Inner thigh fat is indicative of a caloric excess. This means that you have consumed more calories by eating and drinking than you’ve burned through exercise. According to the academic journal “Yale Scientific,” targeted weight loss is essentially a myth. When you exercise, you are burning fat calories from all across the body. So while you can do all kinds of toning exercises for your thighs, losing fat is a process your entire body will have to go through altogether. The Centers for Disease Control and Prevention suggests creating a calorie deficit to achieve fat loss.
Keeping Track of Your Calories
Use a food journal to record everything that you eat and drink for a week. Remember to write down both the specific kinds of food and the quantities consumed. After the week is up, plug the amounts and quantities into a food calculator to see how many calories you’ve consumed. You should also record the intensity and duration of any fat-burning activities you do during the week, and plug the values into a exercise calorie calculator. See Resources for one example of an exercise calorie calculator.
Creating a Calorie Deficit
After calculating your calorie totals for the week, subtract your total calories burned from your total calories consumed. If the resulting number is greater than zero, then you have a calorie excess. To create a calorie deficit, you will need to bring this number under zero. A calorie deficit means that you are burning more calories than you are taking in, causing your body to burn away some of your stored fat as fuel. Aerobic exercise, strength training and conscientious meal and snack choices can all help you achieve a calorie deficit.
Starting an Aerobic Exercise Routine
An aerobic exercise routine can help you burn away inner thigh fat. The Centers for Disease Control recommends at least 75 minutes of moderate aerobic exercise or 150 minutes of vigorous aerobic exercise per week for adults. Activities such as jumping rope, swimming and running are considered vigorous aerobic exercise, while taking an easy bike ride or walking through the park are considered moderate aerobic exercises. Everyday activities, such as dancing, mowing the lawn and walking up and down stairs count as moderate aerobic exercise, too. To start losing fat, you may need to exceed the recommended minimum times.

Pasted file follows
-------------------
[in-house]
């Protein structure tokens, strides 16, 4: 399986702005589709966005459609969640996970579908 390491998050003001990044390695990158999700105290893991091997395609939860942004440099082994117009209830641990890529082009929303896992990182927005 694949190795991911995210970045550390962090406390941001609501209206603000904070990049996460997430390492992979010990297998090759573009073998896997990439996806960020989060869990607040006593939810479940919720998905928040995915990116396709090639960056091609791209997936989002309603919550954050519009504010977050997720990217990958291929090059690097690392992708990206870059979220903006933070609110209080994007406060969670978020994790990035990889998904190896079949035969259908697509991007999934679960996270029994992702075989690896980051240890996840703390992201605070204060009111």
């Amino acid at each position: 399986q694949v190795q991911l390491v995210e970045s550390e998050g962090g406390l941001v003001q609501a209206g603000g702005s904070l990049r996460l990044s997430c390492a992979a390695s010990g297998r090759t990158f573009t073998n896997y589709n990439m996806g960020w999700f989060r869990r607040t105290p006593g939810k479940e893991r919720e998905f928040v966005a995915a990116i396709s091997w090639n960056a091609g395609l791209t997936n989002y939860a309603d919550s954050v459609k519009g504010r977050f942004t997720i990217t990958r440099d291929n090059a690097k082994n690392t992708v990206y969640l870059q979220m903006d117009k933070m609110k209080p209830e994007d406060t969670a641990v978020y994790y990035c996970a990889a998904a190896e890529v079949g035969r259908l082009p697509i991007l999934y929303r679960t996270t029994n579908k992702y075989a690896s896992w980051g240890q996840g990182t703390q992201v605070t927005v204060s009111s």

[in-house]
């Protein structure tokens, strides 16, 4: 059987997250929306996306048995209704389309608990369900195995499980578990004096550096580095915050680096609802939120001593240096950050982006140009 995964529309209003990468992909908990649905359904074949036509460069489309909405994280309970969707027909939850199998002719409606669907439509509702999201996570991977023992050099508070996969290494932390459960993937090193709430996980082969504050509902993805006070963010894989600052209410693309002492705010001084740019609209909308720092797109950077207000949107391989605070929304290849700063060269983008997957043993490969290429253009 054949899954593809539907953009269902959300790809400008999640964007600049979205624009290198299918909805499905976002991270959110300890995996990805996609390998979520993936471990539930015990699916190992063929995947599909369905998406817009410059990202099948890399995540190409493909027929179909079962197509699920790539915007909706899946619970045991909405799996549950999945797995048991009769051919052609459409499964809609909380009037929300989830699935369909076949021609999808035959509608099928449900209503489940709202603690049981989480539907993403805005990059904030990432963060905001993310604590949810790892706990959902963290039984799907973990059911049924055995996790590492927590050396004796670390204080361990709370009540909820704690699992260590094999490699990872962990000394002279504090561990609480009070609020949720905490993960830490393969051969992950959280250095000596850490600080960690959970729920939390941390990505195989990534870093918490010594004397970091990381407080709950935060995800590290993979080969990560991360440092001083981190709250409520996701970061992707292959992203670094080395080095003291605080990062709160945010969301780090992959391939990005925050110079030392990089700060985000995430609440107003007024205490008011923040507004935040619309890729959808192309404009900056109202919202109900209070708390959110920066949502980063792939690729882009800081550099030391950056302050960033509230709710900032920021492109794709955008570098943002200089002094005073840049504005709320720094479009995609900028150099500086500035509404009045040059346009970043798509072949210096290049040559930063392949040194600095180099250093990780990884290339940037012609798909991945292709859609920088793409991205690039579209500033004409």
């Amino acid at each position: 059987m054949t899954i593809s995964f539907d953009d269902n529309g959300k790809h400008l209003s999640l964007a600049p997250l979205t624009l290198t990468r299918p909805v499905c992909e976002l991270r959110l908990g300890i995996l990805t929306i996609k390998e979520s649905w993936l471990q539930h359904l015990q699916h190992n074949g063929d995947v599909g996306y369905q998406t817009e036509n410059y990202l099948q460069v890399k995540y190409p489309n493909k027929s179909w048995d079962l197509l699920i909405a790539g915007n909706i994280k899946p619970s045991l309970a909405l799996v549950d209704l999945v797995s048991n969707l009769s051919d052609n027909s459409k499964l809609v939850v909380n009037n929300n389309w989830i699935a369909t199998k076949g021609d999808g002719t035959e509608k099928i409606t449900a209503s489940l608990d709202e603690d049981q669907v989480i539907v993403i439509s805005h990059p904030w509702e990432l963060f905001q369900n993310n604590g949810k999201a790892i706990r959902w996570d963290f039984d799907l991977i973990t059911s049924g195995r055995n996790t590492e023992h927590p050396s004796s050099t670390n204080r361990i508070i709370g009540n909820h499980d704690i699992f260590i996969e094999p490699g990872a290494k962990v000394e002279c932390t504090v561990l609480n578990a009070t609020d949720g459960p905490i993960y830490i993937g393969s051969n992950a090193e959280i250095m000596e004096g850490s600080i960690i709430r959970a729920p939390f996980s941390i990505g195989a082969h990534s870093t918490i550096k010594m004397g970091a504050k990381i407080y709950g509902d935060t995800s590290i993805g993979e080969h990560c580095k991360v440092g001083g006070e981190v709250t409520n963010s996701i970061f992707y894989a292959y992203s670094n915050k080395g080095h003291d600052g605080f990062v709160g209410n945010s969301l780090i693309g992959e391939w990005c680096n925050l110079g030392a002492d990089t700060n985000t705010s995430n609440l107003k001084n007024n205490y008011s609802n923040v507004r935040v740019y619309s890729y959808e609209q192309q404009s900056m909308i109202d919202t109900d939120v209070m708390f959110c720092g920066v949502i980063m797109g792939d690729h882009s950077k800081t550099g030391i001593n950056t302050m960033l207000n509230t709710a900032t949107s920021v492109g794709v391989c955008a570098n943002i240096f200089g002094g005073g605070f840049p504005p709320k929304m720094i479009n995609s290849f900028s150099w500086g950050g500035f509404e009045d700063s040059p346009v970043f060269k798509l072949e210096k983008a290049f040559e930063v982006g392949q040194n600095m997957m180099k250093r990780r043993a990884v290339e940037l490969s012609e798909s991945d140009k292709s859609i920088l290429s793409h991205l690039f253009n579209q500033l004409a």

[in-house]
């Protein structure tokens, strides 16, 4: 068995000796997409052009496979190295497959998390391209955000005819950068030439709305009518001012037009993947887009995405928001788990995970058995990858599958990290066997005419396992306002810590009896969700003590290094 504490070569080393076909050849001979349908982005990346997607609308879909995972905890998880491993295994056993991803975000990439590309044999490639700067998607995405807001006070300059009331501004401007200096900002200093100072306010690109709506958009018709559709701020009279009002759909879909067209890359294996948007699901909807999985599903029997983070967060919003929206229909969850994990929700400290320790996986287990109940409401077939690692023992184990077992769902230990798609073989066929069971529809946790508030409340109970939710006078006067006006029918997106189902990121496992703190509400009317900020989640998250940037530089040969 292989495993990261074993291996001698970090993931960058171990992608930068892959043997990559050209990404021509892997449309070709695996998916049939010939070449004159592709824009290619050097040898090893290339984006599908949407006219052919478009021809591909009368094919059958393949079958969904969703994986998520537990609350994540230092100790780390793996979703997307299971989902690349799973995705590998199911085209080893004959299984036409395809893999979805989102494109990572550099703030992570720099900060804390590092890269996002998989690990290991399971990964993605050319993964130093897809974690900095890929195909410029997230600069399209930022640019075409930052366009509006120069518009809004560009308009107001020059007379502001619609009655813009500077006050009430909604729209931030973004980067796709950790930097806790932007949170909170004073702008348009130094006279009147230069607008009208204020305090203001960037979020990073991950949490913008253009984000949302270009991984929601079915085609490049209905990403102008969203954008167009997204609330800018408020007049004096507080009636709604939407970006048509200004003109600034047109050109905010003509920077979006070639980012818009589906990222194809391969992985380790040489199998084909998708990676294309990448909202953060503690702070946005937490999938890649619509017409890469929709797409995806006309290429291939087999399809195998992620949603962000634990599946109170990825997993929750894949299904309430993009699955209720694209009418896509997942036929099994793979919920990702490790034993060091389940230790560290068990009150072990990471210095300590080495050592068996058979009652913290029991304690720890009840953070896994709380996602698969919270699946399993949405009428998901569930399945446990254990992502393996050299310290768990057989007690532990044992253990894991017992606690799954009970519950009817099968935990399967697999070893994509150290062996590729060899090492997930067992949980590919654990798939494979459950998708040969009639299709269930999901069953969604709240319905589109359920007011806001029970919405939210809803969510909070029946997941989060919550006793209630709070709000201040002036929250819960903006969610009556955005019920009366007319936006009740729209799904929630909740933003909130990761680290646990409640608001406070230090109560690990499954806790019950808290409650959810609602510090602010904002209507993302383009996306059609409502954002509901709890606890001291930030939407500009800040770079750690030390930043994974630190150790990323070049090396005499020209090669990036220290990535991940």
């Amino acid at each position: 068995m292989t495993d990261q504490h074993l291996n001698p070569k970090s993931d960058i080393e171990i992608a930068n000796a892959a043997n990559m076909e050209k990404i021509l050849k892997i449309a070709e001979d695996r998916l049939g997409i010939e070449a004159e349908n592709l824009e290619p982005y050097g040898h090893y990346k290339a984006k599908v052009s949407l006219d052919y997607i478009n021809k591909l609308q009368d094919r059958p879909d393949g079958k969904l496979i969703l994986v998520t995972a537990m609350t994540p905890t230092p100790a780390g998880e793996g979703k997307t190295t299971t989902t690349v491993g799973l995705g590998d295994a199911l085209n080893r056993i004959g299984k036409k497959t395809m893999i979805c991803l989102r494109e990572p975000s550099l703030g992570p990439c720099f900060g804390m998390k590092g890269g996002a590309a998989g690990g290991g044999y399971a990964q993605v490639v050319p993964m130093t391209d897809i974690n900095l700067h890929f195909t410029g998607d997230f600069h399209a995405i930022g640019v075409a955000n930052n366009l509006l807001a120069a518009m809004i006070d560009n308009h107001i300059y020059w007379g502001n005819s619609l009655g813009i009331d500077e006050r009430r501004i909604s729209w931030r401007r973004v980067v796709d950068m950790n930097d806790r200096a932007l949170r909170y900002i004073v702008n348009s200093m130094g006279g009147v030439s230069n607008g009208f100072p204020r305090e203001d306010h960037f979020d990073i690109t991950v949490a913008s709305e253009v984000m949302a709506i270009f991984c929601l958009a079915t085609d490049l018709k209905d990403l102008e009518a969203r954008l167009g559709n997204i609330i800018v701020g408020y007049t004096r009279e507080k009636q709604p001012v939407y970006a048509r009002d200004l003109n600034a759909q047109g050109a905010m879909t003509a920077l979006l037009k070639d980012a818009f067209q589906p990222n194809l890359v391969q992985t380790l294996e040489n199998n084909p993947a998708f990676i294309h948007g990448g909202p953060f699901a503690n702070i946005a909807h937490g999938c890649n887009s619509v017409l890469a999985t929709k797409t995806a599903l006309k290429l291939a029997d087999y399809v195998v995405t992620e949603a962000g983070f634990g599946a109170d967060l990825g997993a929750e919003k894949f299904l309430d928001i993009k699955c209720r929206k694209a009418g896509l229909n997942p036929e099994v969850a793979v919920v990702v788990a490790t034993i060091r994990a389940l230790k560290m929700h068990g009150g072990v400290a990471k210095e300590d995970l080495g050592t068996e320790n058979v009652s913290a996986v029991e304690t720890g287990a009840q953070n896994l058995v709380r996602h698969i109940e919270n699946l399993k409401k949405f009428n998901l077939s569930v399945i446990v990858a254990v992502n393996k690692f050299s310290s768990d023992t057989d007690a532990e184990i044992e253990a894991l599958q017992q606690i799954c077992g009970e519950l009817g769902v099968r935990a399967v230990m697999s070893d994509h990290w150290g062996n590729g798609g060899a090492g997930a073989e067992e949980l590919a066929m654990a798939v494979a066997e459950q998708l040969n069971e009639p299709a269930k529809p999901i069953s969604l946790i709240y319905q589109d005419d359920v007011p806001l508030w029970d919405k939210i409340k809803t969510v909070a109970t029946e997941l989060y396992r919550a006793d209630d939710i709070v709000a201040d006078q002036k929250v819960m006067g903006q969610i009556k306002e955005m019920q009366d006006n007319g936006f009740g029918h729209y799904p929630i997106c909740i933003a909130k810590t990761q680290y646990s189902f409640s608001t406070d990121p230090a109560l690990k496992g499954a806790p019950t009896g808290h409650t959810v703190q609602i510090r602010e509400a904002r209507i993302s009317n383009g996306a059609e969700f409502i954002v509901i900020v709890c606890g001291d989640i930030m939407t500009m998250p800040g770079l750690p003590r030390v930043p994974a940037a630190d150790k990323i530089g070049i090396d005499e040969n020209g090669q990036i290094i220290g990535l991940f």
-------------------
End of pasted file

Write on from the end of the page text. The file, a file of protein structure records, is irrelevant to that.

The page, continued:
Committing to a Strength-Training Regimen
Strength-training exercises are activities such as pushups, situps, pullups and lifting weights. Exercises of this type both build muscle and help to burn away fat. Newly defined thigh muscles will show after you have lost fat. The Centers for Disease Control recommends two strength-training sessions per week. For each exercise performed, do one to three sets of eight to 12 repetitions each. Gardening activities such as digging and hoeing weeds also count as strength-training workouts.
- Yale Scientific: Targeted Weight Loss: Myth or Reality?
- The Centers for Disease Control and Prevention: How Much Physical Activity Do Adults Need?
- The Centers for Disease Control and Prevention: Physical Activity for a Healthy Weight
- The Centers for Disease Control and Prevention: Glossary of Terms
- The Centers for Disease Control and Prevention: Balancing Calories